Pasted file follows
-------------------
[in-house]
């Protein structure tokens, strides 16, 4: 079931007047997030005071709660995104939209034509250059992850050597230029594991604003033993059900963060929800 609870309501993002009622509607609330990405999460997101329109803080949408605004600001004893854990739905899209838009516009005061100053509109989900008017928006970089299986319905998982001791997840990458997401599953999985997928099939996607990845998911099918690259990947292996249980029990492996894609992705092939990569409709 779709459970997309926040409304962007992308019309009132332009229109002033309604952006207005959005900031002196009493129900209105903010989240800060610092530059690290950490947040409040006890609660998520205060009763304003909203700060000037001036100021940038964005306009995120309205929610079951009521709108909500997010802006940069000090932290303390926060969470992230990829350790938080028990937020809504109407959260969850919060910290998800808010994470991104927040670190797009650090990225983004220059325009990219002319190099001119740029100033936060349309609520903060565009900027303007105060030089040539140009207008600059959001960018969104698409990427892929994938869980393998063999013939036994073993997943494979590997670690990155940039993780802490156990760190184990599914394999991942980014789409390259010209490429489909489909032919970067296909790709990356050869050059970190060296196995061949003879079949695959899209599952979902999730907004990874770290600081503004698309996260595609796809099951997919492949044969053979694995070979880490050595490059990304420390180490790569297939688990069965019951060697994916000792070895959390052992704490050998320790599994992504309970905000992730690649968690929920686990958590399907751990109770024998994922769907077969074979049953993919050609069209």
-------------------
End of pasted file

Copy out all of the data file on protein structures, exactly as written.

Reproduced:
[in-house]
């Protein structure tokens, strides 16, 4: 079931007047997030005071709660995104939209034509250059992850050597230029594991604003033993059900963060929800 609870309501993002009622509607609330990405999460997101329109803080949408605004600001004893854990739905899209838009516009005061100053509109989900008017928006970089299986319905998982001791997840990458997401599953999985997928099939996607990845998911099918690259990947292996249980029990492996894609992705092939990569409709 779709459970997309926040409304962007992308019309009132332009229109002033309604952006207005959005900031002196009493129900209105903010989240800060610092530059690290950490947040409040006890609660998520205060009763304003909203700060000037001036100021940038964005306009995120309205929610079951009521709108909500997010802006940069000090932290303390926060969470992230990829350790938080028990937020809504109407959260969850919060910290998800808010994470991104927040670190797009650090990225983004220059325009990219002319190099001119740029100033936060349309609520903060565009900027303007105060030089040539140009207008600059959001960018969104698409990427892929994938869980393998063999013939036994073993997943494979590997670690990155940039993780802490156990760190184990599914394999991942980014789409390259010209490429489909489909032919970067296909790709990356050869050059970190060296196995061949003879079949695959899209599952979902999730907004990874770290600081503004698309996260595609796809099951997919492949044969053979694995070979880490050595490059990304420390180490790569297939688990069965019951060697994916000792070895959390052992704490050998320790599994992504309970905000992730690649968690929920686990958590399907751990109770024998994922769907077969074979049953993919050609069209």